Indeed, the Church's belief in the rebellion of the angels seems in part to be based on this theme of apostasy in Scripture combined with the allusions that there was such a rebellion at the beginning of Creation that did not include men initially but only later (i.e. when Eve was seduced by the serpent and Adam then with her). Our Lord certainly affirmed this belief in the rebelliong of the angels at least in part in the written records of the Gospel when He spoke of Lucifer's or the devil's fall specifically.

It is not a mythological story in a certain sense: the theme of the faithful apostatizing is continual and recurrent throughout the whole Bible from beginning to end, including the New Testament. It is scarcely mythology when we read the histories of the people of God/Israel (i.e., the sons and, in a certain sense, angels of God) apostatizing: this was obviously meant to be taken as literally true history in the Old Testament's history of Israel, without denying the other "layers" (as dear Brother JR would say) that scripture always contains.

Hope this helps!


#11

Thank you all for your input! I appreciate all of your cogitations, research & efforts to understand this historically difficult portion of Scripture. My initial request should have been clearer; I should have more specifically asked:
What is the official RCC teaching ... of this passage? If you've already answered, and you know of a difference in official RCC teaching than that which you've posted, will you please reply again? Much thanks.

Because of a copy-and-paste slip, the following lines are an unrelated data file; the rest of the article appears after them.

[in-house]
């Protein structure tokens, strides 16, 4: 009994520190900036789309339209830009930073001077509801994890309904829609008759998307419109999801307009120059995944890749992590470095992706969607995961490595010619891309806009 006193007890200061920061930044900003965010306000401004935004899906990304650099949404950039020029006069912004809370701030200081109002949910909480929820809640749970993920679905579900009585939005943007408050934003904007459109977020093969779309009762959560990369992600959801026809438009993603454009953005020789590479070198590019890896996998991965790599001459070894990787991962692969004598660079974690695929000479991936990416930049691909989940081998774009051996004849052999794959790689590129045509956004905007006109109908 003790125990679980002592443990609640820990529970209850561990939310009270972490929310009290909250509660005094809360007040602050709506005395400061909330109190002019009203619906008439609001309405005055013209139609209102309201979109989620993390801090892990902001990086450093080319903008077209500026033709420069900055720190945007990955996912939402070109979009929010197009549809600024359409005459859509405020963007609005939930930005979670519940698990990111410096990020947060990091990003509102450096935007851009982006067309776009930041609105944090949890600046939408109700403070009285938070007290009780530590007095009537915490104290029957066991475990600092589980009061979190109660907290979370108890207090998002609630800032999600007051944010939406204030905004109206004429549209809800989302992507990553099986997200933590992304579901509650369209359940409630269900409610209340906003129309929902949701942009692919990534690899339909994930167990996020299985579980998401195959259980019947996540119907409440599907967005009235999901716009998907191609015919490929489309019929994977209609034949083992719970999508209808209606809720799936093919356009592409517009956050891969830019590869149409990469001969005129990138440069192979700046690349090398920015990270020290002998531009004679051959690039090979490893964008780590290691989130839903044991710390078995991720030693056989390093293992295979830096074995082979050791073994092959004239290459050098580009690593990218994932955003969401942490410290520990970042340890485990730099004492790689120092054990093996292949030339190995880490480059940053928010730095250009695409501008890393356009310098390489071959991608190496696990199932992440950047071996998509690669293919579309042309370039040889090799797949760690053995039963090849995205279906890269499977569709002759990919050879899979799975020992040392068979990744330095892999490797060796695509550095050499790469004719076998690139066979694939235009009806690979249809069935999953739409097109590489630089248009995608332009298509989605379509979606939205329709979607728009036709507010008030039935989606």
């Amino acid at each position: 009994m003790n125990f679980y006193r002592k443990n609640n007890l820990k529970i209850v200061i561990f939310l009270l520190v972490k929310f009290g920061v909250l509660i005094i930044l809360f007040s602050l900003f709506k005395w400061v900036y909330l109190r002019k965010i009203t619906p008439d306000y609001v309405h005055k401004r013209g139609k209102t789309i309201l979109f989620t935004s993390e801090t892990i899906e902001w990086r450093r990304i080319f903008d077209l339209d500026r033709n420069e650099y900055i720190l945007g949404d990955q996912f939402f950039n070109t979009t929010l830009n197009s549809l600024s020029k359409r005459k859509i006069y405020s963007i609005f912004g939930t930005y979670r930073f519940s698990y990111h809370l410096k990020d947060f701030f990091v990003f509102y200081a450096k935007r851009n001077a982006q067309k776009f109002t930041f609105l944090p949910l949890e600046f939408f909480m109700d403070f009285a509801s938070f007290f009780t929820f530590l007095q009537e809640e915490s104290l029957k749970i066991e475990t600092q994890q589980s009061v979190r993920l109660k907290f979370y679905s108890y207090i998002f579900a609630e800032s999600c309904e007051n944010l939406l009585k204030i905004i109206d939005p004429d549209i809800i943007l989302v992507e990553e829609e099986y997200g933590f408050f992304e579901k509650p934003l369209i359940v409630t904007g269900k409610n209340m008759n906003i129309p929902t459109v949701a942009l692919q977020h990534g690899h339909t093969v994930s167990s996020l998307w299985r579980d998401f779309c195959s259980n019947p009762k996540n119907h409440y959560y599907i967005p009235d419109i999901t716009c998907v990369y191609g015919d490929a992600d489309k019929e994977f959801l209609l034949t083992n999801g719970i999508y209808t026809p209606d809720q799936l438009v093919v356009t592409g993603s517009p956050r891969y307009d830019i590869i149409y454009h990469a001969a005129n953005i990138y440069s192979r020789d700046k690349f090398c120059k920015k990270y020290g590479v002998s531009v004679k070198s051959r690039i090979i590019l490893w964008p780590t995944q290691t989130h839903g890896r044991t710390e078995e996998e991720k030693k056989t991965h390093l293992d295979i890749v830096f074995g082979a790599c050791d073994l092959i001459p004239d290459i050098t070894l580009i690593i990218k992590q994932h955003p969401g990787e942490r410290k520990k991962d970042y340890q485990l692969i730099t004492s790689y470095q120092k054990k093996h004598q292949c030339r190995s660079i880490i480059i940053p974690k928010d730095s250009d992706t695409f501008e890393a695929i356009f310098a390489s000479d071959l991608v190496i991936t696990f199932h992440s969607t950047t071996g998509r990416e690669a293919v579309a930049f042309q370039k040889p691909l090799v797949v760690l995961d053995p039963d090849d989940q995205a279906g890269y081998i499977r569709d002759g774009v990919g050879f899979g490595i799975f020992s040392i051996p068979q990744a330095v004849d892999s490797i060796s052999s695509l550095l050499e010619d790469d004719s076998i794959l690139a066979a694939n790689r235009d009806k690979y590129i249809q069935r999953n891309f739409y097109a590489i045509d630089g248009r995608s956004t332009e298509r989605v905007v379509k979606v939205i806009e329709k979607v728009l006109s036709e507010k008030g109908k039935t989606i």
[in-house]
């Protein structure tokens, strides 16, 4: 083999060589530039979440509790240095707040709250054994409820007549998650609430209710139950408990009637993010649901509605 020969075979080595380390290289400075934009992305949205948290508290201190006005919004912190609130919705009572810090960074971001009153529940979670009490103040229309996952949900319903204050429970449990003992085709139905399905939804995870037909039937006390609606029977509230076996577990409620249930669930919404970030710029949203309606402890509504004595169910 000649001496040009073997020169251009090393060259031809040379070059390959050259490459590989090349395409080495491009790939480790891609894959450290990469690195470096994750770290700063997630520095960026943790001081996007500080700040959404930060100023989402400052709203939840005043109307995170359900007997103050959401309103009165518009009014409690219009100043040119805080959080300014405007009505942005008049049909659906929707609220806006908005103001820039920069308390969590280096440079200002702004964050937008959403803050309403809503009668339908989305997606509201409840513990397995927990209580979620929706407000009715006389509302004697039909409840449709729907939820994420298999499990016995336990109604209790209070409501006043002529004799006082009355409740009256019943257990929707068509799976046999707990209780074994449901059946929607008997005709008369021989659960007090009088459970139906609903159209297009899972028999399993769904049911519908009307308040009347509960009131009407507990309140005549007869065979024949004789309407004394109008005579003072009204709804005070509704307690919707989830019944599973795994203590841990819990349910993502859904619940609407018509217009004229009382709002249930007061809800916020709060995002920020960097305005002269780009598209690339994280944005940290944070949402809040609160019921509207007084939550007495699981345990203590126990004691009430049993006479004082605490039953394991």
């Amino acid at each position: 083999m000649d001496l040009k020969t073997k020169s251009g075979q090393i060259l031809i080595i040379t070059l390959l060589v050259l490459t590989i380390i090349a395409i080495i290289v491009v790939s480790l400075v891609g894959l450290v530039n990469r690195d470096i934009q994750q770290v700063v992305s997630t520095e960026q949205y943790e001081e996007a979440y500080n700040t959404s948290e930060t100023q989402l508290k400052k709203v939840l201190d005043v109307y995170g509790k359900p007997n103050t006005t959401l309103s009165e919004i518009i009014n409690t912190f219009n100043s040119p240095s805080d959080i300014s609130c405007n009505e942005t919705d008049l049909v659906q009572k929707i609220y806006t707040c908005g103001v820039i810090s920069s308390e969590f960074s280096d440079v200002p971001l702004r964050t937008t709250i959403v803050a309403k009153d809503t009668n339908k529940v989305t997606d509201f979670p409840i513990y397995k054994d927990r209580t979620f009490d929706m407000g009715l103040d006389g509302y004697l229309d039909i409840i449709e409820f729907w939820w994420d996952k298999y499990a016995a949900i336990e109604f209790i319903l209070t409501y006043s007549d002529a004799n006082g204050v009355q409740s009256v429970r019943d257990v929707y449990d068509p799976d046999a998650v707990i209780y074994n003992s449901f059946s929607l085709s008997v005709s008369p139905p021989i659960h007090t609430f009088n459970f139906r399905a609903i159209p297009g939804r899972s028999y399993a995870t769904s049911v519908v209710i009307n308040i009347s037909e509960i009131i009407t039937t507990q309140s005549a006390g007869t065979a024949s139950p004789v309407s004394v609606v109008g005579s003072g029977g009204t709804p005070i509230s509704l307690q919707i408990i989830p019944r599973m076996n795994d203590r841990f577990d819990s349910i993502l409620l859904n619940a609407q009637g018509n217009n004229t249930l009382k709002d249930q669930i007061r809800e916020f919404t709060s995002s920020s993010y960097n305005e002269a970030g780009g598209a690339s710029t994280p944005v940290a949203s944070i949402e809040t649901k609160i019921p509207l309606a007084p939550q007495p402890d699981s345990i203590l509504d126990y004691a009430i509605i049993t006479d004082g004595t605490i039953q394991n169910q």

#12

What I do know is that it is NOT a teaching of the Church that the “sons of God” were angels. Angels do not father children.


#13

[quote="Dorothy, post:12, topic:338901"]
What I do know is that it is NOT a teaching of the Church that the "sons of God" were angels. Angels do not father children.

[/quote]

Thank you for that input, Dorothy! Will you please point to where that perspective can be found on record? Maybe this is the part of CCC or some Magisterium offical positions website? Much thanks in advance.


#14

[quote="4most4christ, post:13, topic:338901"]
Thank you for that input, Dorothy! Will you please point to where that perspective can be found on record? Maybe this is the part of CCC or some Magisterium offical positions website? Much thanks in advance.

[/quote]

I did some searching but did not come up with an official record. I am not an expert by any means, but I do know that the Catholic Church does not have a definite record interpreting every line of scripture. Only some, such as official teachings (to clarify) on the Eucharist, and some others.

I do remember reading in several places that the scripture about nephilim is definitely not referring to angels fathering children with humans. If I can find interesting commentary on that I will pass it on to you.


#15

[quote="4most4christ, post:11, topic:338901"]
Thank you all for your input! I appreciate all of your cogitations, research & efforts to understand this historically difficult portion of Scripture. My initial request should have been clearer; I should have more specifically asked:
What is the official RCC teaching ... of this passage? If you've already answered, and you know of a difference in official RCC teaching than that which you've posted, will you please reply again? Much thanks.

[/quote]

There is no "official RCC teaching of this passage". It's rare that the Church officially teaches how a particular Scripture passage is to be interpreted. We are just not to interpret Scripture in a way that would contradict a Church teaching.

What the Church does is define doctrines. These doctrines are our protection against error - not only from falsehoods preached by others, but also errors that can result from our own faulty reasonings & interpretations. Our best protection against error is truth, the infallible truths of our Catholic faith..


#16